1. Insights of the week
Founders must create a 'performance culture'
Most founders would subscribe to the notion of a so-called 'performance culture', even claim to have one, but not all appreciate what that truly means, what that takes, and what you have to give up. The past year has been a brutal testing zone. For some it will be a year to forget and for others the unique circumstances have provided an environment to forge ahead. But it would be wrong to attribute the success of this latter cohort entirely to the market. What we have witnessed, several times at first hand, is the 'making' of new leaders, rising stars that have driven their businesses forward with amazing pace and intensity. The single-minded pursuit of goals, driving their people to become the best version of themselves and truly living the 'performance culture'.
To be clear, this is not about effort. If that were the case every founder would be a hero. It's about purpose. Frank Slootman, CEO of Snowflake - the cloud-storage firm that went public in September at $33B - wrote an uncompromising article back in May 2018 entitled 'Amp It Up!' . This is a shot in the arm for any founder and epitomises the 'performance culture' mindset: "It is breathtaking how slow, substandard and unfocused many companies out there get through the day. And think nothing of it. The lack of energy is palpable. There is performance upside everywhere. As a leader ... you look for and exploit every single opportunity to step up the pace, expect a higher quality outcome, and narrow the plane of attack. Then, you relentlessly follow up and prosecute at every turn. Yes, it is confrontational. That is pretty much what CEOs do all the time: confront people, issues and situations."
Some say that the performance culture isn't a fit in the very early 'collegiate' days of the startup. It's dangerous because you will drive people out of their comfort zones. But culture impacts every hiring decision right from the beginning and you are not hiring for comfort. You want drivers not passengers. Great startup managers embrace the performance culture and make it reverberate throughout the whole team. Most new hires find this an incredibly liberating experience and will rise to new levels. But performance-centric thinking like this doesn't trend well with prevailing attitudes and the 'entitlement mindset' that pervades many established companies. It takes conviction and courage to execute. For Slootman, the proof is now well and truly in the pudding.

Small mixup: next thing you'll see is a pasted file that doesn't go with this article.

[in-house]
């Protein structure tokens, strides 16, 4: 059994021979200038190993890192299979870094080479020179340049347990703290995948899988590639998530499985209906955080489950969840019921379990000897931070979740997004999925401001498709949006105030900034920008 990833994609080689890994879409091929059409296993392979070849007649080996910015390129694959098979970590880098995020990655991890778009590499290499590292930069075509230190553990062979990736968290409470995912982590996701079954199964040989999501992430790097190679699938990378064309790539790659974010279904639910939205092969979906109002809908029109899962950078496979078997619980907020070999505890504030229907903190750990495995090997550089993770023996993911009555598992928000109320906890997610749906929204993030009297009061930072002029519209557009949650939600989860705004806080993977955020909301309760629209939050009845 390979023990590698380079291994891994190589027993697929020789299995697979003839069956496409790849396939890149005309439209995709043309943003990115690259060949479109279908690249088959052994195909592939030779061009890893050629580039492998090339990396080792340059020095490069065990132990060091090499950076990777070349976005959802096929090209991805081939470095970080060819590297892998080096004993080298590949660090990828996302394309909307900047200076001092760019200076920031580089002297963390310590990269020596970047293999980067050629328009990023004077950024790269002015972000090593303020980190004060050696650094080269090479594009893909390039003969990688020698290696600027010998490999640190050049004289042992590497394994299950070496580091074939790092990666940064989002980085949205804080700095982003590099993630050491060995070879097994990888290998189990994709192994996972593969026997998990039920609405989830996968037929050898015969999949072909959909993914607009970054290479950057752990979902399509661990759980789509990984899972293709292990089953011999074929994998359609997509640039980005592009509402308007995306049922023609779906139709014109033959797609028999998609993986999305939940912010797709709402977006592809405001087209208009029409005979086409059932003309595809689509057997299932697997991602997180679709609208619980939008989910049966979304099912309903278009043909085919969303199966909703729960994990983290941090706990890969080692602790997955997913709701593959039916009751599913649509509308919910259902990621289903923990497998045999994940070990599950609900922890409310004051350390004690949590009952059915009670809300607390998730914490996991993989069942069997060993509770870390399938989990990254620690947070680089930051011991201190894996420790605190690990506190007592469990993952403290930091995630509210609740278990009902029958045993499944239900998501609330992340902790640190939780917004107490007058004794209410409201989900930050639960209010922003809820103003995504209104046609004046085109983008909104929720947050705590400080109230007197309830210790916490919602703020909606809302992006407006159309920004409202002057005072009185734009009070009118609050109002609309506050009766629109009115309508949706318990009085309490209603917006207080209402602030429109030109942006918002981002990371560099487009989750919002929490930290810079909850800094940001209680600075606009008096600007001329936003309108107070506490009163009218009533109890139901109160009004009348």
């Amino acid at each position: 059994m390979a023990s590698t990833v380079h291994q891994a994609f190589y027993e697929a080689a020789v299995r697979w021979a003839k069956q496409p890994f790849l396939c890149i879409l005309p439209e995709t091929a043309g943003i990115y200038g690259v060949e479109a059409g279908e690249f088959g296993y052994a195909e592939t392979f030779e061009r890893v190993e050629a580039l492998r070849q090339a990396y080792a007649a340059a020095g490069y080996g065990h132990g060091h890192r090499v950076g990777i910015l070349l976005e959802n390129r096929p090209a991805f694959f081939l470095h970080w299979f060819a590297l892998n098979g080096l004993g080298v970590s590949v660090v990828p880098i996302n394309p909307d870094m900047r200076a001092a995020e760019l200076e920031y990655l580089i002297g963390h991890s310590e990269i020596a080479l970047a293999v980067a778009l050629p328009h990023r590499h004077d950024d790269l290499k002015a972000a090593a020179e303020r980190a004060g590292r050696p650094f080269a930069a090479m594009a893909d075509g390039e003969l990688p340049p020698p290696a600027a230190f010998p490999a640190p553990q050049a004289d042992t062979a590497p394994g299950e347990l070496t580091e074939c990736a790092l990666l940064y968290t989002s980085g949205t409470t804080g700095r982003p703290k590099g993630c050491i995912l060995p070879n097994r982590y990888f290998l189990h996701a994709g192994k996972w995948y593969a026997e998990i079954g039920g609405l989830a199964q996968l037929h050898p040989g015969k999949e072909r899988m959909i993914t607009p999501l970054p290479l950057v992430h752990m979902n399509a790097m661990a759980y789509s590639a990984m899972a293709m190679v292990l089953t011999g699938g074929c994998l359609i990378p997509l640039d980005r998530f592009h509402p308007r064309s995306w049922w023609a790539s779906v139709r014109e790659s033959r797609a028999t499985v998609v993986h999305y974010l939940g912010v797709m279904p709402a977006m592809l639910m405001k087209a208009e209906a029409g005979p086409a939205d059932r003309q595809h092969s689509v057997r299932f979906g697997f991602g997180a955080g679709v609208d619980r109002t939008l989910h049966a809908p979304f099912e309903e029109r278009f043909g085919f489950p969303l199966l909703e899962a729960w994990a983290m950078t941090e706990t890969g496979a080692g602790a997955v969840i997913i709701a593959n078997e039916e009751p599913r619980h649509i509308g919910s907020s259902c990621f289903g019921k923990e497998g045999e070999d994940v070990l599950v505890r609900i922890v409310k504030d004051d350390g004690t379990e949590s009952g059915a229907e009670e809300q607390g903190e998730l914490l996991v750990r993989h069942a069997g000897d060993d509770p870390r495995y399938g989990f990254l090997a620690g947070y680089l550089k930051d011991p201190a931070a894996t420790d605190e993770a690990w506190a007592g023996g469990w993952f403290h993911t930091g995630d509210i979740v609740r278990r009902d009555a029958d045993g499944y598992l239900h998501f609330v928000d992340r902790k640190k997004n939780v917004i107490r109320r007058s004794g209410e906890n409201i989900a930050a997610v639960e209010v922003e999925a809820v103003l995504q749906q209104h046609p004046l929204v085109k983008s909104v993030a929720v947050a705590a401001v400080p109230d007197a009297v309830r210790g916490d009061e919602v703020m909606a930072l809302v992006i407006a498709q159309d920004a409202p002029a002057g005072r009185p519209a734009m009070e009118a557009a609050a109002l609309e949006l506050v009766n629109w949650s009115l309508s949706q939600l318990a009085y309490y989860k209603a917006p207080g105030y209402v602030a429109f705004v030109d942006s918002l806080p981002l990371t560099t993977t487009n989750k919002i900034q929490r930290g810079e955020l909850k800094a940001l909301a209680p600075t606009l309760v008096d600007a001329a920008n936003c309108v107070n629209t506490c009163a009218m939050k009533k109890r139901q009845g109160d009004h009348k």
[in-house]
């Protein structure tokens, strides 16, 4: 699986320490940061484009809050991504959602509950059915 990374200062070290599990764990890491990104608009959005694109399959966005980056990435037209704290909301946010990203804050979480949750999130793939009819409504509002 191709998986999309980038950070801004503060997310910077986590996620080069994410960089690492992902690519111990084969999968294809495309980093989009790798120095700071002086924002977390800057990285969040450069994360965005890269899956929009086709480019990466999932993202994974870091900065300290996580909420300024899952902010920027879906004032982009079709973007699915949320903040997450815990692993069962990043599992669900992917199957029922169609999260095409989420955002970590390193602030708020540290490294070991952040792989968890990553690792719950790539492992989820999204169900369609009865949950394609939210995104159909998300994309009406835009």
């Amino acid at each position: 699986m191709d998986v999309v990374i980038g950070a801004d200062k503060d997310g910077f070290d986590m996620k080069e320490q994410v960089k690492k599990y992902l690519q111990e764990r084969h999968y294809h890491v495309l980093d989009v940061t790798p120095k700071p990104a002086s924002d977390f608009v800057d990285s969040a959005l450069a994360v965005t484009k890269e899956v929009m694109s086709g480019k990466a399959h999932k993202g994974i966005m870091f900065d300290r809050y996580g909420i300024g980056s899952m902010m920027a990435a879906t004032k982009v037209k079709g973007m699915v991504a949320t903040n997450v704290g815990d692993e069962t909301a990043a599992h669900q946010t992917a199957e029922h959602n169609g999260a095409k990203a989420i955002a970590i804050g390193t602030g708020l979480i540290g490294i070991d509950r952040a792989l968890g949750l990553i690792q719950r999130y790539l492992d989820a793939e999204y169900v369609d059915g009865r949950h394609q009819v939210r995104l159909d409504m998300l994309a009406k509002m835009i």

Team Building In The 3 Stages Of A Startup’s Lifecycle
Hiring outstanding people is an essential capability of any founder. The process always takes longer than expected, so experienced founders plan the organisation chart at least 18 months ahead and work back. Working to this lead-time gives a better chance of hiring success when senior roles can sometimes take 9 months or more to fill. But this takes courage as well as planning, as predicting future roles when so much is fluid seems risky. Experienced founders mitigate this risk by building a hiring pipeline and very deliberately aligning 'candidate' profiles with the stage of the business. There are at least three distinct stages in a startup’s lifecycle:
Stage 1: Founding team searching for product-market fit
There’s a set of people you know you can work well with in an ambiguous environment. You have shared trust even if you don’t know the path or destination. You’re checking some functional boxes across the early team, but most of all you have a unique insight and ambition to make it work. High velocity of experimentation is critical. Don’t worry too much about defining management and organizational structure at this stage. Simply figure out how you can move as quickly as possible, iterate, and build to get to product-market fit. Whatever you do, don't be tempted to hire ahead of this stage. Premature scaling is the biggest startup killer.
Stage 2: Once you find product-market fit, rapidly scale